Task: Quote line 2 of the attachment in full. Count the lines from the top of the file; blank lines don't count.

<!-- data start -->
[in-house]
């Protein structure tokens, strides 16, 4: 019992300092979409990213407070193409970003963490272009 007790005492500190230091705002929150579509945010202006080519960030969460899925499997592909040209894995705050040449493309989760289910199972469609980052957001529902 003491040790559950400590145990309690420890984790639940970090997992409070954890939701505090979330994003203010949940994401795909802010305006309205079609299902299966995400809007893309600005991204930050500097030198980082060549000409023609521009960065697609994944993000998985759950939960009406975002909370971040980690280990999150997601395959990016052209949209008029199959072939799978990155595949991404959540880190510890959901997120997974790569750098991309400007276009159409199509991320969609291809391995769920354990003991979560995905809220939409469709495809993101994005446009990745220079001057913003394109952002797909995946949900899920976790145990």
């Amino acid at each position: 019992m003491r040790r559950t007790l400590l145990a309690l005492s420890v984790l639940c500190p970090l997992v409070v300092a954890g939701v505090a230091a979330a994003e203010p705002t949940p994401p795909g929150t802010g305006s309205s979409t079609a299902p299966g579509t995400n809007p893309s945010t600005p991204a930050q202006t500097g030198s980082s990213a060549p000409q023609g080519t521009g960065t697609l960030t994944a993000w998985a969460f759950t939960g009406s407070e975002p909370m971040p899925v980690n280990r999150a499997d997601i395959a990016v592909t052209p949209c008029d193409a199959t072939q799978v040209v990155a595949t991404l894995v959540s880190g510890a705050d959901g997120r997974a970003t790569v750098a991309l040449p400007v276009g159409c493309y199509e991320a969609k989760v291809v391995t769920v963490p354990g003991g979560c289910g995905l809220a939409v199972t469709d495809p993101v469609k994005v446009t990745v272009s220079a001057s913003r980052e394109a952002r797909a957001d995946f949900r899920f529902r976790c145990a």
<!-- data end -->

């Protein structure tokens, strides 16, 4: 019992300092979409990213407070193409970003963490272009 007790005492500190230091705002929150579509945010202006080519960030969460899925499997592909040209894995705050040449493309989760289910199972469609980052957001529902 003491040790559950400590145990309690420890984790639940970090997992409070954890939701505090979330994003203010949940994401795909802010305006309205079609299902299966995400809007893309600005991204930050500097030198980082060549000409023609521009960065697609994944993000998985759950939960009406975002909370971040980690280990999150997601395959990016052209949209008029199959072939799978990155595949991404959540880190510890959901997120997974790569750098991309400007276009159409199509991320969609291809391995769920354990003991979560995905809220939409469709495809993101994005446009990745220079001057913003394109952002797909995946949900899920976790145990």